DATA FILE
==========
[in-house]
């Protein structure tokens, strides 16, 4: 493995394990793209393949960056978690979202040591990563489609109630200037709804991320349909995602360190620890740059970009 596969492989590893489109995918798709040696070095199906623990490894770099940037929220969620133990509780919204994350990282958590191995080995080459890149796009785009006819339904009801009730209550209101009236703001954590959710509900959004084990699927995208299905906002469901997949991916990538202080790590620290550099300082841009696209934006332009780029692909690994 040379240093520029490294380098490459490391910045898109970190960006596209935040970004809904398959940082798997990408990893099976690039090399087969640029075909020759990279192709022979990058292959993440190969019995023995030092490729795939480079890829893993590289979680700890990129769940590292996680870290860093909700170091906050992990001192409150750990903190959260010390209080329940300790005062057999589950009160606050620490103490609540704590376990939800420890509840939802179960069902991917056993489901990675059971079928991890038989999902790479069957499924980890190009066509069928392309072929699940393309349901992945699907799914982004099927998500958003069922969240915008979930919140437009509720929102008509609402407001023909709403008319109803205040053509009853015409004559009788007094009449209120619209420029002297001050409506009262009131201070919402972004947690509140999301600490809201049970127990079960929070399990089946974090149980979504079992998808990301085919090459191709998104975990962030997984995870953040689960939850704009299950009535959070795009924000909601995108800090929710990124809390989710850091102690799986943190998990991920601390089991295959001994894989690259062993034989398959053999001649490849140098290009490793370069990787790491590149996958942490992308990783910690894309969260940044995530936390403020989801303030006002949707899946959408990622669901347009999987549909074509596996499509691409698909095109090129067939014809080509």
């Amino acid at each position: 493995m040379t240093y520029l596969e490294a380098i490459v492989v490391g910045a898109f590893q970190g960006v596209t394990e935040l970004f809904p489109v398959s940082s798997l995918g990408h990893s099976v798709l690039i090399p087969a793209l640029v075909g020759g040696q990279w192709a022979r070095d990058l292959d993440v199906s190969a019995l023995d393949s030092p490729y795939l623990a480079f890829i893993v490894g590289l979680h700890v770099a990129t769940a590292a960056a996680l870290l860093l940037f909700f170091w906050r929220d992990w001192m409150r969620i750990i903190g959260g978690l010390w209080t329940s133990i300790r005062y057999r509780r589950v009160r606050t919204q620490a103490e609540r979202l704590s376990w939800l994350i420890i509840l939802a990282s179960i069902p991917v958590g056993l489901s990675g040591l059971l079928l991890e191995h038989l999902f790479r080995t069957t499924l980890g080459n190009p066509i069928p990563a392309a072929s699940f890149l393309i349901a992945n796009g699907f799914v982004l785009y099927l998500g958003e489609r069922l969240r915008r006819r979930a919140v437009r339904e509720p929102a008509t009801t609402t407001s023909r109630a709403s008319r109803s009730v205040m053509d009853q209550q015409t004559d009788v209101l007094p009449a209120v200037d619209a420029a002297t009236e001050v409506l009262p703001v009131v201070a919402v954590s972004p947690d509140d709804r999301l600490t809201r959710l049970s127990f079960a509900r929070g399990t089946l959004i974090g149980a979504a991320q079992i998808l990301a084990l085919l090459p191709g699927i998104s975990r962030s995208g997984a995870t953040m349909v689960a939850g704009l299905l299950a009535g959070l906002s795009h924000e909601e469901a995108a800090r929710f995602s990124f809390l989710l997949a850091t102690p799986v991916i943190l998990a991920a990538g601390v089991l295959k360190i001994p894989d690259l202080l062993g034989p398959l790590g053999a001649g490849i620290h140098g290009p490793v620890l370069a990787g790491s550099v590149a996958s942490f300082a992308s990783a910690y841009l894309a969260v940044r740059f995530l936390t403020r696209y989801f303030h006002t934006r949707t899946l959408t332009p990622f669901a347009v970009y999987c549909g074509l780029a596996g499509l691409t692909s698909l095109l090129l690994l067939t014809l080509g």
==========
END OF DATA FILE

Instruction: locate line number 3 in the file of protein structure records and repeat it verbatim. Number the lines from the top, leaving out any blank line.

């Amino acid at each position: 493995m040379t240093y520029l596969e490294a380098i490459v492989v490391g910045a898109f590893q970190g960006v596209t394990e935040l970004f809904p489109v398959s940082s798997l995918g990408h990893s099976v798709l690039i090399p087969a793209l640029v075909g020759g040696q990279w192709a022979r070095d990058l292959d993440v199906s190969a019995l023995d393949s030092p490729y795939l623990a480079f890829i893993v490894g590289l979680h700890v770099a990129t769940a590292a960056a996680l870290l860093l940037f909700f170091w906050r929220d992990w001192m409150r969620i750990i903190g959260g978690l010390w209080t329940s133990i300790r005062y057999r509780r589950v009160r606050t919204q620490a103490e609540r979202l704590s376990w939800l994350i420890i509840l939802a990282s179960i069902p991917v958590g056993l489901s990675g040591l059971l079928l991890e191995h038989l999902f790479r080995t069957t499924l980890g080459n190009p066509i069928p990563a392309a072929s699940f890149l393309i349901a992945n796009g699907f799914v982004l785009y099927l998500g958003e489609r069922l969240r915008r006819r979930a919140v437009r339904e509720p929102a008509t009801t609402t407001s023909r109630a709403s008319r109803s009730v205040m053509d009853q209550q015409t004559d009788v209101l007094p009449a209120v200037d619209a420029a002297t009236e001050v409506l009262p703001v009131v201070a919402v954590s972004p947690d509140d709804r999301l600490t809201r959710l049970s127990f079960a509900r929070g399990t089946l959004i974090g149980a979504a991320q079992i998808l990301a084990l085919l090459p191709g699927i998104s975990r962030s995208g997984a995870t953040m349909v689960a939850g704009l299905l299950a009535g959070l906002s795009h924000e909601e469901a995108a800090r929710f995602s990124f809390l989710l997949a850091t102690p799986v991916i943190l998990a991920a990538g601390v089991l295959k360190i001994p894989d690259l202080l062993g034989p398959l790590g053999a001649g490849i620290h140098g290009p490793v620890l370069a990787g790491s550099v590149a996958s942490f300082a992308s990783a910690y841009l894309a969260v940044r740059f995530l936390t403020r696209y989801f303030h006002t934006r949707t899946l959408t332009p990622f669901a347009v970009y999987c549909g074509l780029a596996g499509l691409t692909s698909l095109l090129l690994l067939t014809l080509g």